Friday, January 22, 2010

SGH Museum

A few months ago, I accompanied a relative to the Singapore General Hospital. It was during the peak of the H1N1 scare. To avoid the hassle of temperature taking and so on, I decided to take a walk around the hospital grounds instead of waiting indoors. And I stumbled upon the SGH Museum.

Actually, I was quite disappointed with the exhibits inside. A large section of the museum was closed off and some of the major exhibits were undergoing renovation. The rest of the exhibits were mostly about the pioneers of the health care industry and old medical equipment; the latter being too technical to interest me. However I did see something that brought back memories. They were the hypodermic needles of old. In those days, they did not use disposable hypodermic needles. Instead the needles had a stainless steel base which was mounted onto the syringe. To sterilize the needles, the nurse would use a stainless steel tray with hot water. As a kid, whenever we heard the clanging of the metallic tray, we knew what to expect.

Looking at some of the old photos of the SGH complex, I realized how much the hospital has been transformed since the 1980’s when I occasionally brought my mum there for visits. I also recall one occasion when I accompanied my brother Chun Chew (Zen) there because he swallowed this huge fish bone. I will leave him to fill in the details for himself. Practically all the old blocks had been demolished except for the Bowyer Block which now housed the SGH Museum. In those days, all the blocks had English-sounding names; but I can remember only two - Bowyer and Norris. I think the Norris Block housed the dental department. And then of course there are the two roundabouts that I blogged about here.

This is a shot of the Bowyer Block with its iconic clock tower

Thankfully, I never had to stay in SGH as a patient before. Actually I do not like going to the SGH. Usually I go there to visit friends and relatives. It’s not that I am superstitious or afraid of coming into contact with diseases. I really dislike the crowds and finding a car park is such a hassle.


peter said...

Hypodermic needle i also terrified. The glass tube section so thick. the frightening part is to see the doctor squeeze some liquid out of the needle (to test if working) before injection. Some liquid invariably land on my arms. When I visit the dentist, I grabbed the dentist chair handles tightly. When I visit the GP, I close my eyes.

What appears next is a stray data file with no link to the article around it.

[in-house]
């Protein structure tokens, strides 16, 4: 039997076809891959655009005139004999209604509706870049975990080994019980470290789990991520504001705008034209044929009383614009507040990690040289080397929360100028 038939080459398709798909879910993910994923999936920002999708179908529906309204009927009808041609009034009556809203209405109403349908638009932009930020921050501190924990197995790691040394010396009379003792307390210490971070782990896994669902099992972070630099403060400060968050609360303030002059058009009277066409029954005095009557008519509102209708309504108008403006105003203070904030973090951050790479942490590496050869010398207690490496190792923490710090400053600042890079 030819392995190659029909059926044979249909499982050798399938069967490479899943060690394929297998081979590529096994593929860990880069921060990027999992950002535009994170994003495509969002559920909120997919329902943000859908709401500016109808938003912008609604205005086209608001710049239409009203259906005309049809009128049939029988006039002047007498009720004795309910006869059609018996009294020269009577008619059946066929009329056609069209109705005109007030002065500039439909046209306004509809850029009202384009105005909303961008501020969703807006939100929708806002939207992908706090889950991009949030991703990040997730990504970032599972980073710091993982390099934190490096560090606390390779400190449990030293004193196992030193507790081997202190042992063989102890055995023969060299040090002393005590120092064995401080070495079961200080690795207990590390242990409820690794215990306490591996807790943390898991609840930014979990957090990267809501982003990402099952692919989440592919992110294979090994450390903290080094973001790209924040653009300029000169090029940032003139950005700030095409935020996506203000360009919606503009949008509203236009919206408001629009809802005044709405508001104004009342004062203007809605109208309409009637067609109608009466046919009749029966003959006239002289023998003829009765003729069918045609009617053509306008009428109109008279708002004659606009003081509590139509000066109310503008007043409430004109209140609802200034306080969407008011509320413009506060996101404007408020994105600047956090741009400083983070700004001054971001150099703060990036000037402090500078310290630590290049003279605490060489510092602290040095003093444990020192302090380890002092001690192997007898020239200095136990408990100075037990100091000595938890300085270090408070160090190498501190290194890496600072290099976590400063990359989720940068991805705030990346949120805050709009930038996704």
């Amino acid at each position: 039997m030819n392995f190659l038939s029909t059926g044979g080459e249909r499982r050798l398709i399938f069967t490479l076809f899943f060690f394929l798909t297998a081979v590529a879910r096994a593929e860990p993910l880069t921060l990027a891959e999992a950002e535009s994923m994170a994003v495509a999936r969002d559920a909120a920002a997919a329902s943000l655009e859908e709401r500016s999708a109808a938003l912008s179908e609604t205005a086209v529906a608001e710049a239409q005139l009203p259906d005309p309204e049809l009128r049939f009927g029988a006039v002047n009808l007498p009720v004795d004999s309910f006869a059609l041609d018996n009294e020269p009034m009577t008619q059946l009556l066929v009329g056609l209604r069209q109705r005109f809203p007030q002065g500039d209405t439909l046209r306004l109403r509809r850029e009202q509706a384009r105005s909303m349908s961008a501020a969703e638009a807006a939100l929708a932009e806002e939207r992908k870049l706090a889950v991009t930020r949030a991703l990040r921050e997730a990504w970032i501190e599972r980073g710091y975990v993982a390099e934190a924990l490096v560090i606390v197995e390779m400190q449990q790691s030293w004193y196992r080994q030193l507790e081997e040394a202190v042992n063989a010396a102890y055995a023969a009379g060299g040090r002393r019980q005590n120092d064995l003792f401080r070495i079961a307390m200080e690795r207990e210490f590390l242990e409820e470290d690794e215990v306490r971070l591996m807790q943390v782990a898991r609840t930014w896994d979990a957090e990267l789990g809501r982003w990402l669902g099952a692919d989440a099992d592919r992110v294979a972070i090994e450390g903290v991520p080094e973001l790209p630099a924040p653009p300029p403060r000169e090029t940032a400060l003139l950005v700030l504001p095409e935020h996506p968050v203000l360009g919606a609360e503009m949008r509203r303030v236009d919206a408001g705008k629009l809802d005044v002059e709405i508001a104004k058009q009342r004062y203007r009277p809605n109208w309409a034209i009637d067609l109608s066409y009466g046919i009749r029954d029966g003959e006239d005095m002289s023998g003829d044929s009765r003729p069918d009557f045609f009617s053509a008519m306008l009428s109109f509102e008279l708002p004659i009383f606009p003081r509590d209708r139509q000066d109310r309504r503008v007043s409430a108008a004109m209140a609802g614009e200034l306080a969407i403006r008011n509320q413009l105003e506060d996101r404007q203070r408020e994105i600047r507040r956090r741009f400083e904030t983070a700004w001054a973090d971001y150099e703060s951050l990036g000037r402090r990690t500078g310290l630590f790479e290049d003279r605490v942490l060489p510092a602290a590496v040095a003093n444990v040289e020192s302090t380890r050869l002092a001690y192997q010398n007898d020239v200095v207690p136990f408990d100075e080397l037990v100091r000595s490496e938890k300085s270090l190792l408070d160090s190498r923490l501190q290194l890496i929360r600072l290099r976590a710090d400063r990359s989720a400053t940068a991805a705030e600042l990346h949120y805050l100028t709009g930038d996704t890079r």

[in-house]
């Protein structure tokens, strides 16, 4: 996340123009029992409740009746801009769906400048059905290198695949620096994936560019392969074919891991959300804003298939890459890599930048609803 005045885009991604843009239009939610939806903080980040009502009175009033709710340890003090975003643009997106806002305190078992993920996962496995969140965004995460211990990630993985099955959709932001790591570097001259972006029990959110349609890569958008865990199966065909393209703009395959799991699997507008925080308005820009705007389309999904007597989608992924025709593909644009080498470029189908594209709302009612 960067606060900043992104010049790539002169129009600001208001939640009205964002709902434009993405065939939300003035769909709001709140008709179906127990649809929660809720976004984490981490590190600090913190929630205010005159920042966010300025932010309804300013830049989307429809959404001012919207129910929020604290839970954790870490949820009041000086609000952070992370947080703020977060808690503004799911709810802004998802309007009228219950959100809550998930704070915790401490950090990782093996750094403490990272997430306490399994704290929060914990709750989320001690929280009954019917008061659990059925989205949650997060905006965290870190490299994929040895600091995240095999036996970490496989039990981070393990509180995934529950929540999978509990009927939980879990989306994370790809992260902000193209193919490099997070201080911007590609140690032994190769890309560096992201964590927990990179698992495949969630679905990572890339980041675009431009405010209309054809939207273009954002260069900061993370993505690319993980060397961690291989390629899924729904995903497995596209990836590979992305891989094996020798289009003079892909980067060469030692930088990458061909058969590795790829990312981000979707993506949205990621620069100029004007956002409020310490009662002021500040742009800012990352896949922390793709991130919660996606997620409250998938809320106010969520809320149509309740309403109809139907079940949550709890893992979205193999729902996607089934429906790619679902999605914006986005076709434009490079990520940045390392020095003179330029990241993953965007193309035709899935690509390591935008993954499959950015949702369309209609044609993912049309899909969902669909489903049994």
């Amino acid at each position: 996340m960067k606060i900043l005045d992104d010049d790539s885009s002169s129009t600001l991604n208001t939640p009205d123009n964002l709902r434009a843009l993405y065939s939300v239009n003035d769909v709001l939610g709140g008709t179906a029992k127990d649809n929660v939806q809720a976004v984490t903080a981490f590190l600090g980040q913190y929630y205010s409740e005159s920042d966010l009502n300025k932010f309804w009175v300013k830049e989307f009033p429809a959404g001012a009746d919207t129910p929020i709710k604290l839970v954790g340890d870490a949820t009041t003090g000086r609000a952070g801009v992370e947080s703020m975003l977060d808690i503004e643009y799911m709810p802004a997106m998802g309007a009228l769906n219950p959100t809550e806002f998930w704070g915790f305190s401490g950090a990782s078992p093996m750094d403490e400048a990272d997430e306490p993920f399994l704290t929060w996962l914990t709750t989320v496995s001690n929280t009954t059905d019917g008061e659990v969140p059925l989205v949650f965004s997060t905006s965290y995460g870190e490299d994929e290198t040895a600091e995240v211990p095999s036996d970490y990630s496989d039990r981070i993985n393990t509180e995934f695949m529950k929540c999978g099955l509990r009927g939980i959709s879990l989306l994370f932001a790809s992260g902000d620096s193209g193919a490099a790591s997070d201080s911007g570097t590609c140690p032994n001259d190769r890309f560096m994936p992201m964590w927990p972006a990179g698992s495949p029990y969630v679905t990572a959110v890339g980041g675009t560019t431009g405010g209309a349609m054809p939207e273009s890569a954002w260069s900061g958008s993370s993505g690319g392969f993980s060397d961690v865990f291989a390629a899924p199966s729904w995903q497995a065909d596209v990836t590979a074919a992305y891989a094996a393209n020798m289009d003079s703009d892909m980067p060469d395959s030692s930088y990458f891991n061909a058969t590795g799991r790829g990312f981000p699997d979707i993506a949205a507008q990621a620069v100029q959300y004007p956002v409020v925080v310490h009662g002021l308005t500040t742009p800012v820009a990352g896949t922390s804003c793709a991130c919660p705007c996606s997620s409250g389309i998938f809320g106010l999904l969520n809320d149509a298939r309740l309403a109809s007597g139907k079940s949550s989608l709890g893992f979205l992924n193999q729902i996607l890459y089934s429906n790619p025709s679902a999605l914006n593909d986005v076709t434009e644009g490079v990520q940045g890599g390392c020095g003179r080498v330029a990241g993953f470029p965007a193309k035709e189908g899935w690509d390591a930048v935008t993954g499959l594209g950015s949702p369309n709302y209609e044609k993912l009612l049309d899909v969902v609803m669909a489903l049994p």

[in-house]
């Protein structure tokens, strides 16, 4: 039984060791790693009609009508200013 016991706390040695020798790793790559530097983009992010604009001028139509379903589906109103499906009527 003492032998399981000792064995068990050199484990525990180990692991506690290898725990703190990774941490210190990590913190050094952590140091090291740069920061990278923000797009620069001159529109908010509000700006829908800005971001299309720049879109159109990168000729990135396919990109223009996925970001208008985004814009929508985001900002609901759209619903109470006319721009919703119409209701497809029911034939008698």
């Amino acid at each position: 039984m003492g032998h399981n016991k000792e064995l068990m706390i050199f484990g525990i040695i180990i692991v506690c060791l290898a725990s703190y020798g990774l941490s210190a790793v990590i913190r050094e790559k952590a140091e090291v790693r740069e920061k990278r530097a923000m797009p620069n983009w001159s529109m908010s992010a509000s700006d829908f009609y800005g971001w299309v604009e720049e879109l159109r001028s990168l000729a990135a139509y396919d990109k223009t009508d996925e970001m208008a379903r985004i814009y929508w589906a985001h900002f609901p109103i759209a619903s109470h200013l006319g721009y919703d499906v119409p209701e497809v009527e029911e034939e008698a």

yg said...

chun see, your talk about medical exam of the past brings to mind the 'undignified' medical test we were all subjected to when we were in school. what was the purpose of the test in which the nurse or doctor make us take off our 'hings' and cough. i think it was the scrotum they looked at for some sign of a medical problem.

Brian and Tess said...

yg - I think what they always looked for were signs of un-descended testicles, the coughing has something to do with that!

As for hospitals I often tell people of the excellent A&E treatment I got at Changi General - absolutely first class!

bali resorts said...

I always like to read about the museums of different places of the world. Because I love to know about history and culture of the world.

Zen said...

Chun See wrote in his blog story that he accompanied me to SGH years ago because I swallowed a large fish bone which stuck in my throat. His account is not correct. Maybe he visited me with my parents when I was hospitalised. Actually the one who accompanied me to SGH was my senior officer Raj and I am thankful to him for his kindness. I was then working in Sembawang Port, work was intense on that fateful day when I bought I packet of nasi padang from our canteen and started eating it, meanwhile still attending to phone calls. It was the scant attention I paid to eating the fish that landed me with this nasty accident. After this accident, my colleagues laughed at me saying sarcastically that the port would not award me with a gold medal for working that hard. I had to wait the whole afternoon till late at the night before the surgeon removed the large bone from my throat using anesthetic and breathing apparatus. The long wait was due to many patients in the A&E ward. After this incident, I have a phobia in eating fish and my family usually warned me before I raise my chopsticks to any fish that have bones. On the hindsight, I should have sung the song 'Oh Carol' - why? PSA had already contracted Federal Clinic in Ocean Tower to treat emergency cases and the clinic had all the necessary surgical equipment and doctors to remove my fish bone and there was no need for me to go to SGH, even my snr officer Raj, in panic, forgot this fact. So as the song goes...Oh Carol, I am but a fool...could aptly apply to me.

chew said...

About the needles. I remember getting my BCG shots.

How it happens in primary six was you line up and the nurse will use the same needle for up to about six kids before changing.

If you are the first in the series of six you can expect more pain. The needle is BBQ'ed over a lighted candle before each shot. And the first of six shots is BBQ'ed more than the rest.

When I noticed this, I'd jumped the queue to position myself not to be the first of a series.